The second company, Kendrick Zale, was set up after Harman Royce had found to have defrauded clients and police said at the time that it proved the “callous nature” of the fraud.
Raja was arrested in September 2013 but the trial took a number of years before it made it before the courts. In the meantime Raja had apparently continued his scams, targeting people such as Mr Smith and Kevin Cresswell with promises of high returns on investments that never paid back a penny.
Mr Cresswell invested £300,000 in Park First airport parking spaces after being cold called by Raja in 2015 and was then regularly harassed by him asking him to make other investments.
Mr Cresswell, 50, told the Telegraph: “It is unbelievable that he is not in prison, it’s ridiculous. “How can he just disappear after he has ripped so many people off? If it is within their power police should be doing everything they can to bring him to justice, they should be banging down doors.
“Raja is living the life of luxury on the proceeds of fraud. You can’t get sentenced and then just carry on living the life of Riley.
“It is not like he is under the radar, but it would seem like it is bottom of the priority list as it is white collar crime. But a lot of people have been ripped off and it has ruined their lives, he should be a bit higher up the priority list."
The Financial Conduct Authority is currently investigating Park First Limited which it said ran an “unlawful investment scheme” and Mr Cresswell is hoping to get some money back. Raja was banned from acting as a director of a company in 2016 because of his illegal sale of carbon credits.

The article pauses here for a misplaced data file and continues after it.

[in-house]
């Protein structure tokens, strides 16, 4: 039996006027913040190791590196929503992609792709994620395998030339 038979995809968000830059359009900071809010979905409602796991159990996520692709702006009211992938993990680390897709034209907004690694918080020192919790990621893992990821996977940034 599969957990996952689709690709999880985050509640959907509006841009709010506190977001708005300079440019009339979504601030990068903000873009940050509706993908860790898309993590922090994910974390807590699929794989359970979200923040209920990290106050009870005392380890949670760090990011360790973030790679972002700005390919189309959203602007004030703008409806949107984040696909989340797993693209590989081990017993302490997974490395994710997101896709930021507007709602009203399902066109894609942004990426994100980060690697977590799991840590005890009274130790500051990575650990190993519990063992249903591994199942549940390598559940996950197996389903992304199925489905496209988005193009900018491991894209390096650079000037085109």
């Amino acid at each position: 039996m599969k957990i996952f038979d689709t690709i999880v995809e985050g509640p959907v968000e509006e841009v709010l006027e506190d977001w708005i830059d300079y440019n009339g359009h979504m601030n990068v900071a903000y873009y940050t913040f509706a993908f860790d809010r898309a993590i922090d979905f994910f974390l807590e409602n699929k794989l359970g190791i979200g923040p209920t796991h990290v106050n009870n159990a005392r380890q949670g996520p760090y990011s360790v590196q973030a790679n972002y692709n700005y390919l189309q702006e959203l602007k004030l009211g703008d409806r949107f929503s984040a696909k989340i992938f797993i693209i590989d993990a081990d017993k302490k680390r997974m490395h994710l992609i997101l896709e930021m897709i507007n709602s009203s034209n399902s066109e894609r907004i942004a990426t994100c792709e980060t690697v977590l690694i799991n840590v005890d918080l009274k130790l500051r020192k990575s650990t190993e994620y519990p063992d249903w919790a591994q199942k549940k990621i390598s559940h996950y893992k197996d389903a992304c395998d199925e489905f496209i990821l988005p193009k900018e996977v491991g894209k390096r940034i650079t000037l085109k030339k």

However, he is now running a consultancy firm in the Gulf state and in promotional material sent out just weeks after his sentence he was described as the CEO and founder of the company which “specialized in assisting investors to set up and expand their businesses in the United Arab Emirates and the UK”.
Raja is also linked to a website for a company called the Foras group, which claims to be an investment group and includes his life story under the heading “the untold story of a visionary” on its blog. No trace could be found of the companies it claims to have helped.
Britain does have an extradition treaty with the United Arab Emirates, but there have been a number of high profile fraud cases in which they have refused to send the offender back to Britain.
A spokesman for the City of London Police, said: “Sami Raja is appealing both his convictions and sentence. Issues regarding extradition are a matter for the Crown Prosecution Service (CPS).”
It is understood that investigating officers had no concerns about him absconding and therefore there were no bail conditions restricting his travel.